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21% of British cryptocurrency investors know almost nothing about them

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The new survey provides a grim picture of the motivations and knowledge of British cryptocurrency investors when it comes to their investments.

21% of British cryptocurrency investors know almost nothing about them

Almost two out of five (36%) small cryptocurrency investors in the country admitted that their understanding of the sector was “bad or non-existent” at the time of the first investment. Over time, 21% of investors holding a crypto still rate their knowledge of the sector as low.


The survey was conducted by Oxford Risk, a commercial software company that focuses on products for asset managers and financial services companies. Although small – only 1,038 respondents – the research sample for the survey was allegedly balanced to reflect the demographic profile of the United Kingdom.

In addition to the low level of investment literacy in terms of cryptocurrency, the survey showed that the demand for digital assets was driven by FOMO. Approximately 35% of respondents said they had read about soaring cryptocurrency prices online and 15% said they were motivated to invest in the sector with their friends or family. Greg B Davies, Head of Behavioral Finance at Oxford Risk, said:

“It’s worried that too many people are buying blindly without knowing what they’re doing and it’s being influenced by rising prices and other people who are encouraging them to go for it. It’s very worrying that people are investing heavily in cryptocurrencies and don’t understand what they bought. “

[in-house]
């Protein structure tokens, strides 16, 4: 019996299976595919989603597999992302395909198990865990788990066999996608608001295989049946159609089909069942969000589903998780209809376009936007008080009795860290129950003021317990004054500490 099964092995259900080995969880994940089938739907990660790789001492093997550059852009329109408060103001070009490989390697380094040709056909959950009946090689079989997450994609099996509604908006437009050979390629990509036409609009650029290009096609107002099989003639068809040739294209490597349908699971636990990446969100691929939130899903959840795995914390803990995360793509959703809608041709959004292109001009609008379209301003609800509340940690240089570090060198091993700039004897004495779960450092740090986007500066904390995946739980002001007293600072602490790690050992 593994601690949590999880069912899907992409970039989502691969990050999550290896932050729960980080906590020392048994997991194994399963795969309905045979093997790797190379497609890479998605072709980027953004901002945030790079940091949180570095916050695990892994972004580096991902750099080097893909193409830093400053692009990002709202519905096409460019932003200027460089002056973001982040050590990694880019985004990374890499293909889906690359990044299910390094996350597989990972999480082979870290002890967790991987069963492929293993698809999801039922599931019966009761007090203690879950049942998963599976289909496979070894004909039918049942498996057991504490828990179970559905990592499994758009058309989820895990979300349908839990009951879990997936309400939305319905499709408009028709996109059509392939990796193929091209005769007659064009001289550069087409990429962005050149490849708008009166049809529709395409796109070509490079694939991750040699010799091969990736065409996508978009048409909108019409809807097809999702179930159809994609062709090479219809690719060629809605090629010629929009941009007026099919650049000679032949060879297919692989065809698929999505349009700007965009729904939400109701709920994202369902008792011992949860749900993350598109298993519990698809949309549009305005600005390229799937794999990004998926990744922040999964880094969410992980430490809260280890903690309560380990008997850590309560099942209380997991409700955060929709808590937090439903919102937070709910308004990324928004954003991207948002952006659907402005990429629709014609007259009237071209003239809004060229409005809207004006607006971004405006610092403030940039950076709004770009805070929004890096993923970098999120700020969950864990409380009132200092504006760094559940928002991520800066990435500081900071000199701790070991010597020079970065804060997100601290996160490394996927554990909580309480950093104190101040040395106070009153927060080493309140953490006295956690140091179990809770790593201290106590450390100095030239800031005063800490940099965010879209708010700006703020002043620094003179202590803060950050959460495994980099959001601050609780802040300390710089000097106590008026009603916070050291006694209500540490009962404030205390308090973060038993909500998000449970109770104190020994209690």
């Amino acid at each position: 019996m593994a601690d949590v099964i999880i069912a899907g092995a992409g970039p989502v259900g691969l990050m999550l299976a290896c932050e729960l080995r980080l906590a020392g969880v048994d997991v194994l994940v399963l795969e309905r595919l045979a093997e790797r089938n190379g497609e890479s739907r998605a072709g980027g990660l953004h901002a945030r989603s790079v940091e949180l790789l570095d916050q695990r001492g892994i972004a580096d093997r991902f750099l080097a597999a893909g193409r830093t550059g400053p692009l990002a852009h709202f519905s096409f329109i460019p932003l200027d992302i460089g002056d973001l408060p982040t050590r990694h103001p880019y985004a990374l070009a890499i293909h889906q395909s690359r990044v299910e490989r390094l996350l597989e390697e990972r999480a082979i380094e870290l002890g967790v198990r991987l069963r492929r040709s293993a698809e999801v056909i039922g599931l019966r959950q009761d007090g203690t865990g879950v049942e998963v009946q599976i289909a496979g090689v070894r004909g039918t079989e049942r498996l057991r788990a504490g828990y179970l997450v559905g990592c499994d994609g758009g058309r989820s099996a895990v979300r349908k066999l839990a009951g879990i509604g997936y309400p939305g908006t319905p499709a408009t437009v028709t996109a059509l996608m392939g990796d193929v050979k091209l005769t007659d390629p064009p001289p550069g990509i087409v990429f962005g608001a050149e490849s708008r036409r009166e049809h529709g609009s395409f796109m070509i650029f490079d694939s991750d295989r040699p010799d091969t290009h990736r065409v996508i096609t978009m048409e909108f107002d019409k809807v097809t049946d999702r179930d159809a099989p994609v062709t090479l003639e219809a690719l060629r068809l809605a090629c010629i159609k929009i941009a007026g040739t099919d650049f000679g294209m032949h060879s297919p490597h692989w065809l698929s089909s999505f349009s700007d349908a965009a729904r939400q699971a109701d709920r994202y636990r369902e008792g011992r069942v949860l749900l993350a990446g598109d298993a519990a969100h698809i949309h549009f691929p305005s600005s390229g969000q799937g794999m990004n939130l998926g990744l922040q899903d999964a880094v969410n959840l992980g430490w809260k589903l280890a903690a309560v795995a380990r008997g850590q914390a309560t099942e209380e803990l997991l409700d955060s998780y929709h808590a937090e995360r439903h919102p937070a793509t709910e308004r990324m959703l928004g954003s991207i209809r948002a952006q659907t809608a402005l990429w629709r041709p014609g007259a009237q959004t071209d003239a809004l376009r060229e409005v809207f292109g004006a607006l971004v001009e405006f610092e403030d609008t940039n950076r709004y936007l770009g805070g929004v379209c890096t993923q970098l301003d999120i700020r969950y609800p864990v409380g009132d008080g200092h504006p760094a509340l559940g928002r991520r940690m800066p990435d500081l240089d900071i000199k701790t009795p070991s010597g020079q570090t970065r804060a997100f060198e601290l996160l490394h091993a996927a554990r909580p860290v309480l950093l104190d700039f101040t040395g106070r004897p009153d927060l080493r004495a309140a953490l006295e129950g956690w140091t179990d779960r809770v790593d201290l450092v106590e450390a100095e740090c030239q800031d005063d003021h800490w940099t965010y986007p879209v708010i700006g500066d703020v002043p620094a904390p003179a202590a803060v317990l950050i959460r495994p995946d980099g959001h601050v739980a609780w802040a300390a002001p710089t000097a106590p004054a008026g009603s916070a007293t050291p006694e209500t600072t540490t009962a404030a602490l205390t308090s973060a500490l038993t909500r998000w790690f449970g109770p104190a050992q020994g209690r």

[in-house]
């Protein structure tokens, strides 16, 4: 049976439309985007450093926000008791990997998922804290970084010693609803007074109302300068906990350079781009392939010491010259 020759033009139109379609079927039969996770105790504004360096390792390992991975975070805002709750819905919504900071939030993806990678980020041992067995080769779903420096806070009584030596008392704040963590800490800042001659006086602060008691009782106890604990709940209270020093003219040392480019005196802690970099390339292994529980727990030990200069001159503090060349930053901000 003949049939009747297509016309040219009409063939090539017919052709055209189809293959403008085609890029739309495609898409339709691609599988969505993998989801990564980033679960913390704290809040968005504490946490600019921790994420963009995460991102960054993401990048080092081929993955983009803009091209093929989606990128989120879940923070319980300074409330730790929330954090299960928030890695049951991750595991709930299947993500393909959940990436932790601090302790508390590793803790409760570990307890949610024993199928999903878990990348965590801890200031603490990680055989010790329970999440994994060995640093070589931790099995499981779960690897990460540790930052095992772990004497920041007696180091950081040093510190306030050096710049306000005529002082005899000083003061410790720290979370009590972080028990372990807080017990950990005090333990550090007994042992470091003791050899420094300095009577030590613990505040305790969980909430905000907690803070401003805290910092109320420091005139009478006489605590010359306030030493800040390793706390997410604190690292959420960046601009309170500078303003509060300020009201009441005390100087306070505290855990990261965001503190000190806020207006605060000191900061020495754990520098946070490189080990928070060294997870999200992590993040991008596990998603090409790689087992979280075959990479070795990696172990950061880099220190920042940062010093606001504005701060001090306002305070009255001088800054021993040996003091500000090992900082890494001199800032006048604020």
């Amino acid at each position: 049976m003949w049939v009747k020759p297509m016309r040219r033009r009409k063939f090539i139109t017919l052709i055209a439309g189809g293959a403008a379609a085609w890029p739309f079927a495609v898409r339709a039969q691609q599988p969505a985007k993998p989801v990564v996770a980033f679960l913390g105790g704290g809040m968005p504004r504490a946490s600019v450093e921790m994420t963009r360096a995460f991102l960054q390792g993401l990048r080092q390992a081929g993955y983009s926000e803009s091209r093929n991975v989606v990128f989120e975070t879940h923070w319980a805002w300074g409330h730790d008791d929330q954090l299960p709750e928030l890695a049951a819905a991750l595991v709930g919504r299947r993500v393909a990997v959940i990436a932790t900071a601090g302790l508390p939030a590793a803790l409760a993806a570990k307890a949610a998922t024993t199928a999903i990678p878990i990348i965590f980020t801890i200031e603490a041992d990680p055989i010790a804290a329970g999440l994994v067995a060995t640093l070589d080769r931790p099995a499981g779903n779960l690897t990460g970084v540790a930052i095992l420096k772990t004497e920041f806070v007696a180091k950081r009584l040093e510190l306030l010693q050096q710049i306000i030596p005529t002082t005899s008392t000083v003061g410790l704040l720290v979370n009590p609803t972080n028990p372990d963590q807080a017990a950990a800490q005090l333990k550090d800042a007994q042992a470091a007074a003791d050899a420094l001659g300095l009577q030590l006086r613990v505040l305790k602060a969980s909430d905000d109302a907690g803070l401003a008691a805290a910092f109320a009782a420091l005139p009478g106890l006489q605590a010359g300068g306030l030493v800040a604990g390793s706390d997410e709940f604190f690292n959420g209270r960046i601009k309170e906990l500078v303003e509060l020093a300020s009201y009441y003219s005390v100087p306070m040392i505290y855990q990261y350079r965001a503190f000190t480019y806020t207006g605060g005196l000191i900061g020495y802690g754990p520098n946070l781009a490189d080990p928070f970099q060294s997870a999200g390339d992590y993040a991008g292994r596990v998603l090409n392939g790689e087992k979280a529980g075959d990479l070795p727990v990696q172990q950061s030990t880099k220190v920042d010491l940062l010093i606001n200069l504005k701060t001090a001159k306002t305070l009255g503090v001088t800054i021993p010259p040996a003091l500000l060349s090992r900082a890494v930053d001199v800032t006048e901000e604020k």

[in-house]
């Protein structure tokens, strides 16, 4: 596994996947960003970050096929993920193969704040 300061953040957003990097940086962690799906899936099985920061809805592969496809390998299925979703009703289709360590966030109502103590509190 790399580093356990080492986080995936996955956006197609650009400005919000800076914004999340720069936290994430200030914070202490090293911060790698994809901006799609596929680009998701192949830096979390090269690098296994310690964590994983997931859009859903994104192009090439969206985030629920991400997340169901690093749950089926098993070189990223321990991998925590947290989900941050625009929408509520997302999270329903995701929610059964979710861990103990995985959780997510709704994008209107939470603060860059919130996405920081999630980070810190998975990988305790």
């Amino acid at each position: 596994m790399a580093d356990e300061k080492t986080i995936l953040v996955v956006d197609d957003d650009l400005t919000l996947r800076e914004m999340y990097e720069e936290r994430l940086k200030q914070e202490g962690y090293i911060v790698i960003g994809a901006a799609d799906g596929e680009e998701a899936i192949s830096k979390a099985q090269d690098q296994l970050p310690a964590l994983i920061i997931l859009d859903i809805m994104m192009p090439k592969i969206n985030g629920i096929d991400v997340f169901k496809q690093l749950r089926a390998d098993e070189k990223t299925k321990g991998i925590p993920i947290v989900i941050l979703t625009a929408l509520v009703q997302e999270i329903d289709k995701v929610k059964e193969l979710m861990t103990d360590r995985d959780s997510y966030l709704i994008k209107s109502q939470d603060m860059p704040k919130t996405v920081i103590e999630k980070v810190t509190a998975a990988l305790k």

A large part is also still unsure of the future of the market: 45% said they did not know whether price appreciation would continue, 32% were not convinced and 24% believe so. Regardless, 21% of respondents plan to either buy cryptocurrencies for the first time this year or increase their current stakes.

Most investors invested a relatively small amount of cash in the sector: 81% said they had bought just a little cryptocurrency in the spirit of “we’ll see what happens,” 76% invested 5% or less of their total savings and 41% less than 1%. However, 7% of investors bet up to 20% of their funds on cryptocurrency, while 10% bet more than 10%.

According to a recent study by the British Financial Conduct Authority, 2.3 million adults in the country owned cryptocurrencies by June 2021, up from 1.9 million last year. In addition to the increased number of investors, the FCA found that average shares rose to £ 300, up from £ 260 in 2020.

This increase was accompanied by an increase in awareness, with 78% of adults in the UK saying they had heard of cryptocurrency – again 73% more than in the previous year. However, like Oxford Risk, the FCA pointed to a marked decline in cryptocurrency, which similarly suggests that many British cryptocurrency investors did not understand technology and the sector.


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All content in this article is for informational purposes only and in no way serves as investment advice. Investing in cryptocurrencies, commodities and stocks is very risky and can lead to capital losses.

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